At the intersection of the computational, biological, and social sciences, my work uses computational models to explore self-organization, emergence, and complexity in social systems—from ants to humans. In other words, I am interested in understanding why societies are organized the way they are and how individual-level behavior can influence group-level properties.
I am an NSF Graduate Research Fellow and Ph.D. candidate at Princeton University in the Department of Ecology and Evolutionary Biology. I received my B.S. from Yale University in 2014, before spending two years working in federal science policy in Washington, D.C. Wishing to continue on in my studies, I then returned to graduate school to pursue a Ph.D.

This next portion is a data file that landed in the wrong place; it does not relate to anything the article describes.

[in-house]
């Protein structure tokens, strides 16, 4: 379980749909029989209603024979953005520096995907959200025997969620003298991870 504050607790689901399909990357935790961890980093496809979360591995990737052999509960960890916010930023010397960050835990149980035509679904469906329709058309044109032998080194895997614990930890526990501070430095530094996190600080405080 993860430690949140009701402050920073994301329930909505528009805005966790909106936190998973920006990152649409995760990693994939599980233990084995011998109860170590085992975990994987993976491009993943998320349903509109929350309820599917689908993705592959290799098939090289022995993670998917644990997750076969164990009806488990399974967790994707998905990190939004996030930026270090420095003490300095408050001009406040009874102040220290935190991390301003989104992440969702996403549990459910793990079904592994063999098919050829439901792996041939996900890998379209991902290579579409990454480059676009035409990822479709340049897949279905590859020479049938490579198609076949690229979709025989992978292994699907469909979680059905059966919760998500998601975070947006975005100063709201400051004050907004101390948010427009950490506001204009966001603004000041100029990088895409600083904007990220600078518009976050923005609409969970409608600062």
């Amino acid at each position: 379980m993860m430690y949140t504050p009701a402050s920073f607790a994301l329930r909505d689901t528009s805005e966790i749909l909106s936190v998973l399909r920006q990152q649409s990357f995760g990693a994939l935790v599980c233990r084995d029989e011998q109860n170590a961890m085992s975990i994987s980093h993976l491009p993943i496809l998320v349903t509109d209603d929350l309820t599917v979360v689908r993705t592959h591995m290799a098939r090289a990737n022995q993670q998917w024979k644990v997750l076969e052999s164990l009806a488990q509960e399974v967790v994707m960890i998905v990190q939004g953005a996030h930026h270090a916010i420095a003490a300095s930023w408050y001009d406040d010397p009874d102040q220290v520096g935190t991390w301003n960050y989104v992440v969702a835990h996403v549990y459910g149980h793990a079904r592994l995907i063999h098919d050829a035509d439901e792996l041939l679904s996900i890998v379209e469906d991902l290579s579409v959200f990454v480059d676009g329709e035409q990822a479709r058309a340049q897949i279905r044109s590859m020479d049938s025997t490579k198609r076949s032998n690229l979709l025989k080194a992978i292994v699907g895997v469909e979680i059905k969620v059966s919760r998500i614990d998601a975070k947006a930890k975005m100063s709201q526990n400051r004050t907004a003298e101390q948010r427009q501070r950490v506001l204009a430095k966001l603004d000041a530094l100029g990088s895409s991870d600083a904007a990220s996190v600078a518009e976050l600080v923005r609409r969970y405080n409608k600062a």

In addition to my scientific research, I am active in science policy and advocacy; work on issues of diversity, equity, & inclusion in science; and occasionally do data science projects for fun. My outside interests include the NBA, R&B and hip hop music, weight training, mixed martial arts (trained ages 12-22), amateur-level graphic design, and the occasional surf session.